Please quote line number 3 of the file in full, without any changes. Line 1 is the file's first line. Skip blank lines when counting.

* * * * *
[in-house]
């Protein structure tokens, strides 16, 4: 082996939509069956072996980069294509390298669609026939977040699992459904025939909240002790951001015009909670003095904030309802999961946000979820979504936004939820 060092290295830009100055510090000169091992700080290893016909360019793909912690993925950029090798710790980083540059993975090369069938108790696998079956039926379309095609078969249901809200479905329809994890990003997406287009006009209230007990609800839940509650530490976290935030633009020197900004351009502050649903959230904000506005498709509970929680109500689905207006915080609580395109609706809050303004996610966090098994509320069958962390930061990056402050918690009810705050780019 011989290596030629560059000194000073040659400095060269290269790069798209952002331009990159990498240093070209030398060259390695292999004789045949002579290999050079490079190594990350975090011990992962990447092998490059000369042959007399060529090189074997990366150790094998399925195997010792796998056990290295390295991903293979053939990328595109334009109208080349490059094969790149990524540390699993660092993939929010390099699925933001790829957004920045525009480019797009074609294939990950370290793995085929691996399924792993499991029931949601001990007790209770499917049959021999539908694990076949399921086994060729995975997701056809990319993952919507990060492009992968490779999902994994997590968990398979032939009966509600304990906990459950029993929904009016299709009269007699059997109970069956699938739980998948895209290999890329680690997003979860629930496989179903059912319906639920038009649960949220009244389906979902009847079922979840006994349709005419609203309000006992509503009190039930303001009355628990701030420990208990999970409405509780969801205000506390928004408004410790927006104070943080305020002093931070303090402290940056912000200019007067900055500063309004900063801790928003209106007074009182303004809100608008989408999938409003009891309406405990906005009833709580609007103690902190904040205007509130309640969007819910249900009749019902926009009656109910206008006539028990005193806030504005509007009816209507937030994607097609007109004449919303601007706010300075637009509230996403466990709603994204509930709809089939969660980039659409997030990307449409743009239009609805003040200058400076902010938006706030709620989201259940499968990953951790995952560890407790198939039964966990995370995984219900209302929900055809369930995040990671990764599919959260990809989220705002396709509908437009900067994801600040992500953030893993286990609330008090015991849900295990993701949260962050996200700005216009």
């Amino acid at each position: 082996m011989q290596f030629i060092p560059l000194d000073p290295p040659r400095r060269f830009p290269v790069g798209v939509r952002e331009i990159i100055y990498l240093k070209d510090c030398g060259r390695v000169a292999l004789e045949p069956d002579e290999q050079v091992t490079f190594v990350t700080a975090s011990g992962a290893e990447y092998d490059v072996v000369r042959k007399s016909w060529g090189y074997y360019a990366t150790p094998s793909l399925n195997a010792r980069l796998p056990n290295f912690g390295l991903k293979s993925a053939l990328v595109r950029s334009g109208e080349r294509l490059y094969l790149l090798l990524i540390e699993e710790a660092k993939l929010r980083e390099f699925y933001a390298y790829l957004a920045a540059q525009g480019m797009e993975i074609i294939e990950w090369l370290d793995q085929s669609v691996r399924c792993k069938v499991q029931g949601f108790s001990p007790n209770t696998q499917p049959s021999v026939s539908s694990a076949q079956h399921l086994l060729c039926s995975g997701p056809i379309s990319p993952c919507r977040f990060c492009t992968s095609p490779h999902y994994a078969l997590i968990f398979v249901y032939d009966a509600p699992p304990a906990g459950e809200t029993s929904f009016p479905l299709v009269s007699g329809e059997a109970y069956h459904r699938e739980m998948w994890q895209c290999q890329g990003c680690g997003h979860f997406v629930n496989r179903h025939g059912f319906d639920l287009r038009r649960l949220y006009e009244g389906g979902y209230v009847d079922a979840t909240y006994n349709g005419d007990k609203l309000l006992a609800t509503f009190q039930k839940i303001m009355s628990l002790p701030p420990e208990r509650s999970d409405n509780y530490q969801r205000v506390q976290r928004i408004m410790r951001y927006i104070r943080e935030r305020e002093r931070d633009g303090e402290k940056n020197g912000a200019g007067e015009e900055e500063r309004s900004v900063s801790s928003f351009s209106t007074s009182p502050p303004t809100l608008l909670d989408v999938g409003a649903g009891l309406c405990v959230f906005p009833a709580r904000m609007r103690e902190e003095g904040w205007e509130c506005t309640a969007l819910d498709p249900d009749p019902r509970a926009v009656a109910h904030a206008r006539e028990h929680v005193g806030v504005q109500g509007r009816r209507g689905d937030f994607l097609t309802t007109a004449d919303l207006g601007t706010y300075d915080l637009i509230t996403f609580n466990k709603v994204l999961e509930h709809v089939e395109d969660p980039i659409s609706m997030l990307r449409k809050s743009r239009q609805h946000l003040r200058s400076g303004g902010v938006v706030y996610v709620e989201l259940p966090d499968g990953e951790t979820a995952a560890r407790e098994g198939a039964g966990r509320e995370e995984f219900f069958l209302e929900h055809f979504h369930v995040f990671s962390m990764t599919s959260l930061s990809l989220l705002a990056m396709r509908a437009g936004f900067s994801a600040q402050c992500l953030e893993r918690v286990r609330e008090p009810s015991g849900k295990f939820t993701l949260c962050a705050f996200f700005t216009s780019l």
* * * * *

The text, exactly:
């Amino acid at each position: 082996m011989q290596f030629i060092p560059l000194d000073p290295p040659r400095r060269f830009p290269v790069g798209v939509r952002e331009i990159i100055y990498l240093k070209d510090c030398g060259r390695v000169a292999l004789e045949p069956d002579e290999q050079v091992t490079f190594v990350t700080a975090s011990g992962a290893e990447y092998d490059v072996v000369r042959k007399s016909w060529g090189y074997y360019a990366t150790p094998s793909l399925n195997a010792r980069l796998p056990n290295f912690g390295l991903k293979s993925a053939l990328v595109r950029s334009g109208e080349r294509l490059y094969l790149l090798l990524i540390e699993e710790a660092k993939l929010r980083e390099f699925y933001a390298y790829l957004a920045a540059q525009g480019m797009e993975i074609i294939e990950w090369l370290d793995q085929s669609v691996r399924c792993k069938v499991q029931g949601f108790s001990p007790n209770t696998q499917p049959s021999v026939s539908s694990a076949q079956h399921l086994l060729c039926s995975g997701p056809i379309s990319p993952c919507r977040f990060c492009t992968s095609p490779h999902y994994a078969l997590i968990f398979v249901y032939d009966a509600p699992p304990a906990g459950e809200t029993s929904f009016p479905l299709v009269s007699g329809e059997a109970y069956h459904r699938e739980m998948w994890q895209c290999q890329g990003c680690g997003h979860f997406v629930n496989r179903h025939g059912f319906d639920l287009r038009r649960l949220y006009e009244g389906g979902y209230v009847d079922a979840t909240y006994n349709g005419d007990k609203l309000l006992a609800t509503f009190q039930k839940i303001m009355s628990l002790p701030p420990e208990r509650s999970d409405n509780y530490q969801r205000v506390q976290r928004i408004m410790r951001y927006i104070r943080e935030r305020e002093r931070d633009g303090e402290k940056n020197g912000a200019g007067e015009e900055e500063r309004s900004v900063s801790s928003f351009s209106t007074s009182p502050p303004t809100l608008l909670d989408v999938g409003a649903g009891l309406c405990v959230f906005p009833a709580r904000m609007r103690e902190e003095g904040w205007e509130c506005t309640a969007l819910d498709p249900d009749p019902r509970a926009v009656a109910h904030a206008r006539e028990h929680v005193g806030v504005q109500g509007r009816r209507g689905d937030f994607l097609t309802t007109a004449d919303l207006g601007t706010y300075d915080l637009i509230t996403f609580n466990k709603v994204l999961e509930h709809v089939e395109d969660p980039i659409s609706m997030l990307r449409k809050s743009r239009q609805h946000l003040r200058s400076g303004g902010v938006v706030y996610v709620e989201l259940p966090d499968g990953e951790t979820a995952a560890r407790e098994g198939a039964g966990r509320e995370e995984f219900f069958l209302e929900h055809f979504h369930v995040f990671s962390m990764t599919s959260l930061s990809l989220l705002a990056m396709r509908a437009g936004f900067s994801a600040q402050c992500l953030e893993r918690v286990r609330e008090p009810s015991g849900k295990f939820t993701l949260c962050a705050f996200f700005t216009s780019l």